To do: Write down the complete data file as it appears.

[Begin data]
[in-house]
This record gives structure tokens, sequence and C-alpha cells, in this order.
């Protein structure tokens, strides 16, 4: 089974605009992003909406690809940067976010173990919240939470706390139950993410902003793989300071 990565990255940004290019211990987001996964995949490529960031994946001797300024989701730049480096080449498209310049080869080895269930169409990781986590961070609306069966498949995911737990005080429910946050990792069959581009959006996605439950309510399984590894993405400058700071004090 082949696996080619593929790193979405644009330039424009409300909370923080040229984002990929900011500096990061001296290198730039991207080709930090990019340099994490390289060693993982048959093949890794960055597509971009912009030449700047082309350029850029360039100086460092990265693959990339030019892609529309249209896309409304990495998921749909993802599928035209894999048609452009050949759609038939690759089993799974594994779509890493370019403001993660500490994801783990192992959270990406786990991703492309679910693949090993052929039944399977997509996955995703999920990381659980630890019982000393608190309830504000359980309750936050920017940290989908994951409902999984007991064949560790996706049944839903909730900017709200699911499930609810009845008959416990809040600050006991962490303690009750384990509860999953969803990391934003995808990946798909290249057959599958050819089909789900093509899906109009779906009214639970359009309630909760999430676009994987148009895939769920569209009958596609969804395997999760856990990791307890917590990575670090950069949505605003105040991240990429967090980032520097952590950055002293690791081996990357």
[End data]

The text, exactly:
[in-house]
This record gives structure tokens, sequence and C-alpha cells, in this order.
């Protein structure tokens, strides 16, 4: 089974605009992003909406690809940067976010173990919240939470706390139950993410902003793989300071 990565990255940004290019211990987001996964995949490529960031994946001797300024989701730049480096080449498209310049080869080895269930169409990781986590961070609306069966498949995911737990005080429910946050990792069959581009959006996605439950309510399984590894993405400058700071004090 082949696996080619593929790193979405644009330039424009409300909370923080040229984002990929900011500096990061001296290198730039991207080709930090990019340099994490390289060693993982048959093949890794960055597509971009912009030449700047082309350029850029360039100086460092990265693959990339030019892609529309249209896309409304990495998921749909993802599928035209894999048609452009050949759609038939690759089993799974594994779509890493370019403001993660500490994801783990192992959270990406786990991703492309679910693949090993052929039944399977997509996955995703999920990381659980630890019982000393608190309830504000359980309750936050920017940290989908994951409902999984007991064949560790996706049944839903909730900017709200699911499930609810009845008959416990809040600050006991962490303690009750384990509860999953969803990391934003995808990946798909290249057959599958050819089909789900093509899906109009779906009214639970359009309630909760999430676009994987148009895939769920569209009958596609969804395997999760856990990791307890917590990575670090950069949505605003105040991240990429967090980032520097952590950055002293690791081996990357």